“He’s tested very well in that, and now we have to do it on the court,” Beilein said. “I remember back to our exhibition game when he hit a three the first time he touched the ball. He’s not in the (Kevin) Pittsnoggle mold, where he’s a three-point shooter, or even DeShawn Sims, who shot it very well from there. He can shoot from outside, though.”

Conversely, Doyle was known more for his ‘old-school’ approach to the game among college scouts. He’s regarded as a more physical player that likes to play with his back to the basket and eat up space. He’s also a capable finisher around the rim despite not being regarded for his athleticism.

“Ricky Doyle is a great big who is playing really well right now,” Michigan sophomore Zak Irvin said. “He’s able to finish with his right hand or his left hand and is also a big guy down low. Coming up here early and spending the summer her has also helped his game a lot, being with Coach Sanderson.”

While Doyle and Donnal were forced to man the middle by themselves in Italy, they’ll have some help this winter.

Max Bielfeldt has returned to action after missing most of the summer due to hip surgery. Bielfeldt has played limited minutes during his first three years in Ann Arbor, but he holds the distinction of actually playing in a Division I game.

D.J Wilson is an even more intriguing option. Wilson missed significant time with a broken pinkie finger, but the versatile 6-foot-9 forward was fully cleared this week. Wilson projects to the forward spot in Michigan’s offense later in his career, but Beilein admitted he could factor into the equation at the five this season.

“I think there is a chance that he can play any position,” Beilein said of Wilson. “We are a long way from determining that, but his length, his shot-blocking ability, his skill level mean that he could be (a center). His down-the-road position is a forward. It’s like Zak Irvin last year; he wasn’t a swingman, but he did okay and now he’s migrated that way.”

It wouldn’t be the first time that Michigan has played a more traditional stretch four man at the five position. DeShawn Sims played significant minutes at the five position throughout his career, despite standing just 6-foot-8, 235 pounds. Evan Smotrycz also backed up the five position during his two years in Ann Arbor despite being renowned more for his shooting ability.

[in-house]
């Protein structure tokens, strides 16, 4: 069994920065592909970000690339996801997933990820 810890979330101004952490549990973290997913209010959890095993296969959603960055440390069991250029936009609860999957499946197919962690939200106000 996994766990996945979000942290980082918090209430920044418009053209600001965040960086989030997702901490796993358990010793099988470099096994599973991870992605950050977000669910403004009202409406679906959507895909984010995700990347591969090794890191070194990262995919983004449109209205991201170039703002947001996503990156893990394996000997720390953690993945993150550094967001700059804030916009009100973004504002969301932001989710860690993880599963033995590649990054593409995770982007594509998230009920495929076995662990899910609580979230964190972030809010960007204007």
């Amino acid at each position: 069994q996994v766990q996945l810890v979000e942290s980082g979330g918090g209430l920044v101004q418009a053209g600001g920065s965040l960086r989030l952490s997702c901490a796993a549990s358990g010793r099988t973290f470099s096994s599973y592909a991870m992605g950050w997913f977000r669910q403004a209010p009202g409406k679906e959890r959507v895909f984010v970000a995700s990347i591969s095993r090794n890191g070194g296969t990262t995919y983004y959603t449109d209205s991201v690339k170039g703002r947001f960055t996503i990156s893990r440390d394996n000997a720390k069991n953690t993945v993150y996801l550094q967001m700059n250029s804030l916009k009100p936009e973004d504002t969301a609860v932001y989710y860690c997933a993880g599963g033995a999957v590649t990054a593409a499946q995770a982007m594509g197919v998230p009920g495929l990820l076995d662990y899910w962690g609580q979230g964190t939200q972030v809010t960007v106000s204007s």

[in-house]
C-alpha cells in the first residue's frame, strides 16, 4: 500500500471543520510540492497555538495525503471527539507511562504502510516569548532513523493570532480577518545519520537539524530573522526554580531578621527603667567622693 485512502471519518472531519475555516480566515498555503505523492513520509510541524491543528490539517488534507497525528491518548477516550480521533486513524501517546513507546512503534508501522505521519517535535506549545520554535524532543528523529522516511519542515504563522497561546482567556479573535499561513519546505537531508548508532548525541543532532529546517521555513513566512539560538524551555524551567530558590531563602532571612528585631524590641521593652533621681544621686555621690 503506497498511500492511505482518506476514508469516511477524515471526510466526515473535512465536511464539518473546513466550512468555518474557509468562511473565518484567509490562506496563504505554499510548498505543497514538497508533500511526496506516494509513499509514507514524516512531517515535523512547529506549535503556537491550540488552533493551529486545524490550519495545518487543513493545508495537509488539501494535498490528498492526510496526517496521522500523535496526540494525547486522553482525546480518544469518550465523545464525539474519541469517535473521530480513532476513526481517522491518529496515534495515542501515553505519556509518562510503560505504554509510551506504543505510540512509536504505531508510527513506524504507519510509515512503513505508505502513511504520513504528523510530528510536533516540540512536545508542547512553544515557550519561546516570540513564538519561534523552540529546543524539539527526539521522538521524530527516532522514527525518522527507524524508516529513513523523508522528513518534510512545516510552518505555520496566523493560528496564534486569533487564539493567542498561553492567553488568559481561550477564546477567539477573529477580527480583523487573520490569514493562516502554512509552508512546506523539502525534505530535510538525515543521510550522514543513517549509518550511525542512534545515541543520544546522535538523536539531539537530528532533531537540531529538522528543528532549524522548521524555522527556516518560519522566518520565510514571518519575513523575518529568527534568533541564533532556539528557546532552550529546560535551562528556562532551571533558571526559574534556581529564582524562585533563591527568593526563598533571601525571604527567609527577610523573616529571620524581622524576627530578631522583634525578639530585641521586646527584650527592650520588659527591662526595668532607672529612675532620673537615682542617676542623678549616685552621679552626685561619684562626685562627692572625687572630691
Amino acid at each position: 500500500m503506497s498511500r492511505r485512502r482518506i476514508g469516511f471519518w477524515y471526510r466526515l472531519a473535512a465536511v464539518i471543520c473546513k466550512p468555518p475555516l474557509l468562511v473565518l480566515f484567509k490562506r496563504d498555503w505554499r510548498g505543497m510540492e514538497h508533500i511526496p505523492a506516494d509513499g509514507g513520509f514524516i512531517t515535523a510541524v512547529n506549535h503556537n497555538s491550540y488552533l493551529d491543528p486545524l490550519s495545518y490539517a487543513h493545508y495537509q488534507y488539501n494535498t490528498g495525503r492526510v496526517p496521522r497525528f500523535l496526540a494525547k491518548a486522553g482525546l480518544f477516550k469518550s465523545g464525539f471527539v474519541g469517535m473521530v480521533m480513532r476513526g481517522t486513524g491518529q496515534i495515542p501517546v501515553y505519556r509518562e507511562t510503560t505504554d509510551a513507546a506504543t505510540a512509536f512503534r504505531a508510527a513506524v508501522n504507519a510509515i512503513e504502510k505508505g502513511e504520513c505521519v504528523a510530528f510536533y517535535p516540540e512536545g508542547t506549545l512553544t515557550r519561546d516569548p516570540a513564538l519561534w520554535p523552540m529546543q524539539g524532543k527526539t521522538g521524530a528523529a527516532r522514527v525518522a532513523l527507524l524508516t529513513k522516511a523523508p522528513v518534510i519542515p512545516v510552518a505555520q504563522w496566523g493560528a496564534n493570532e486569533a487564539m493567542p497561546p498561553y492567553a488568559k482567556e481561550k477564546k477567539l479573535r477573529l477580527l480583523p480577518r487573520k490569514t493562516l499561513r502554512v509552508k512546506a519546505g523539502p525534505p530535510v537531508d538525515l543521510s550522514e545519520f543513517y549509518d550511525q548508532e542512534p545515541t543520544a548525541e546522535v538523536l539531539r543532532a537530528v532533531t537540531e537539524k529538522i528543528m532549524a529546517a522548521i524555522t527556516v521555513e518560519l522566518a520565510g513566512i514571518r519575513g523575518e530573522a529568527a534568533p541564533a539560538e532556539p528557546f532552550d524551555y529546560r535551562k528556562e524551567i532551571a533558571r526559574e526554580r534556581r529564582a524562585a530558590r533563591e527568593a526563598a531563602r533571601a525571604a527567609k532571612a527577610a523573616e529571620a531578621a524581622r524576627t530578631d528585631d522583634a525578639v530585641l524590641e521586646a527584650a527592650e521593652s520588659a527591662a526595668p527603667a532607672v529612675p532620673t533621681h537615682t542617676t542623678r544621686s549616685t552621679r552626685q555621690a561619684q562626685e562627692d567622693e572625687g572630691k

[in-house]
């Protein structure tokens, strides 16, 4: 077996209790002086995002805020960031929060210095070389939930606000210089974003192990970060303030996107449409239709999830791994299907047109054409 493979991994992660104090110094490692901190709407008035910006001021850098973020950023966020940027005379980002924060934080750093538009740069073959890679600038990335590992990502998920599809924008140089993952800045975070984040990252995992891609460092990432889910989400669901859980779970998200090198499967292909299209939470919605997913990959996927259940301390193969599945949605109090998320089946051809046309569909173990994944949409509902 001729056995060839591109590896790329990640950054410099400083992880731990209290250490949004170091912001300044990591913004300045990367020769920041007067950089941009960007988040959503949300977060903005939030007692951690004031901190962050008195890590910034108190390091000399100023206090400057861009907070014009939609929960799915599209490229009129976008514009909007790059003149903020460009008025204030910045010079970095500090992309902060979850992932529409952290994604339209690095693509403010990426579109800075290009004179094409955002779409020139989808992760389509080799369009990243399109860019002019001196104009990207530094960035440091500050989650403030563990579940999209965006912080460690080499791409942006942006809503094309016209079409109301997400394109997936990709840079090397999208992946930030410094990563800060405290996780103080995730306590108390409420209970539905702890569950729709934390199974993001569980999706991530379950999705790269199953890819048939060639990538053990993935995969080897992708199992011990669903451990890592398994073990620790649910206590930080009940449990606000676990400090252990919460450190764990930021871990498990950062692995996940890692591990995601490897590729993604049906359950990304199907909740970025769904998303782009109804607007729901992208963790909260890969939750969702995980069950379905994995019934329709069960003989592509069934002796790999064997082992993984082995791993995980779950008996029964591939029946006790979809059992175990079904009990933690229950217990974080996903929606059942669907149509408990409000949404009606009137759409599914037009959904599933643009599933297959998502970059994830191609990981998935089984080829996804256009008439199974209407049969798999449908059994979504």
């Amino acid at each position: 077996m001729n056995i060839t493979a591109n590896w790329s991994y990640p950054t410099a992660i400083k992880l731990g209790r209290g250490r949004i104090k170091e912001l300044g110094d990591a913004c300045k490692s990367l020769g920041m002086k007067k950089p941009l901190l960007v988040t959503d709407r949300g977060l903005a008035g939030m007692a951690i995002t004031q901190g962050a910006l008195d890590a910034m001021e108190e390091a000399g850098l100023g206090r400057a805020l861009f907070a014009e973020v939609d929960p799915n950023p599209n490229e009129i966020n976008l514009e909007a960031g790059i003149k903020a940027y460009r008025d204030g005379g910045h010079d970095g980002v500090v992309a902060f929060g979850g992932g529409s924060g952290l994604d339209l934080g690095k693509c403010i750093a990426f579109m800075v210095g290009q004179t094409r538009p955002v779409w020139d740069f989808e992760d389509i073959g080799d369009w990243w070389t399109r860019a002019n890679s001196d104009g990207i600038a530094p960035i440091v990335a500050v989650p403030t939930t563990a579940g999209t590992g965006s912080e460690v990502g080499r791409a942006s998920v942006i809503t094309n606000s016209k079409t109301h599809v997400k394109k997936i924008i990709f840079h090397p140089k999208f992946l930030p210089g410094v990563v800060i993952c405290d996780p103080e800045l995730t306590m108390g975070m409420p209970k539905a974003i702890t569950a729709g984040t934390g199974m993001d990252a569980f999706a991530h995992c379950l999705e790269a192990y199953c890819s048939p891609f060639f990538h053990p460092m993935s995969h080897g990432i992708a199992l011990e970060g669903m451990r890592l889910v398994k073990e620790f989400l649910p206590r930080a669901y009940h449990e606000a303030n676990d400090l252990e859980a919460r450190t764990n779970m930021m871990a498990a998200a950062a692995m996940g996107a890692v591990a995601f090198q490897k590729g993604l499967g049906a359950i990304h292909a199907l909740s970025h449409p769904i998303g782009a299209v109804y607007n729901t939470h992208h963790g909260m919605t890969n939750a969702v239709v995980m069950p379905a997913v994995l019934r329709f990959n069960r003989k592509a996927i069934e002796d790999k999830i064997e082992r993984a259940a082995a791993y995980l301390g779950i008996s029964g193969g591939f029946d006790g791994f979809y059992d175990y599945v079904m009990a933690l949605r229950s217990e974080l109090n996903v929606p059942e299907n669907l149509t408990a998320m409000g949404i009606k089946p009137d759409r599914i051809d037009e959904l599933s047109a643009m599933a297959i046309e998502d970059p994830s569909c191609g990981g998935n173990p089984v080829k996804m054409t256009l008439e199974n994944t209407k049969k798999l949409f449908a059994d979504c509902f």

“(Wilson) was cleared right at the beginning (of the week), and I’ve liked what I’ve seen,” Beilein said. “He’s another guy who can multi-position at any of the three front-line spots. He has gained significant weight, good weight. We have been working on Sundays and Fridays and there’s a big gap in-between, so I look forward to getting some more consistency with what he’s doing, but he’s picked things up quickly as well.”

Wilson is listed at 6-foot-9, 220 pounds on Michigan’s roster and is the best athlete that Michigan has on its front line. His athleticism, combined with a 7-foot-3 wingspan, provides an element of versatility on both ends of the floor that Michigan’s other frontcourt players lack.

Michigan has options down low, but it also has questions. Four years ago, all of the same questions were being asked of Morgan. He answered the bell with the best statistical season of his career, but now the Wolverines will be hoping that the four-man combination of Donnal, Doyle, Bielfeldt and Wilson can do the same.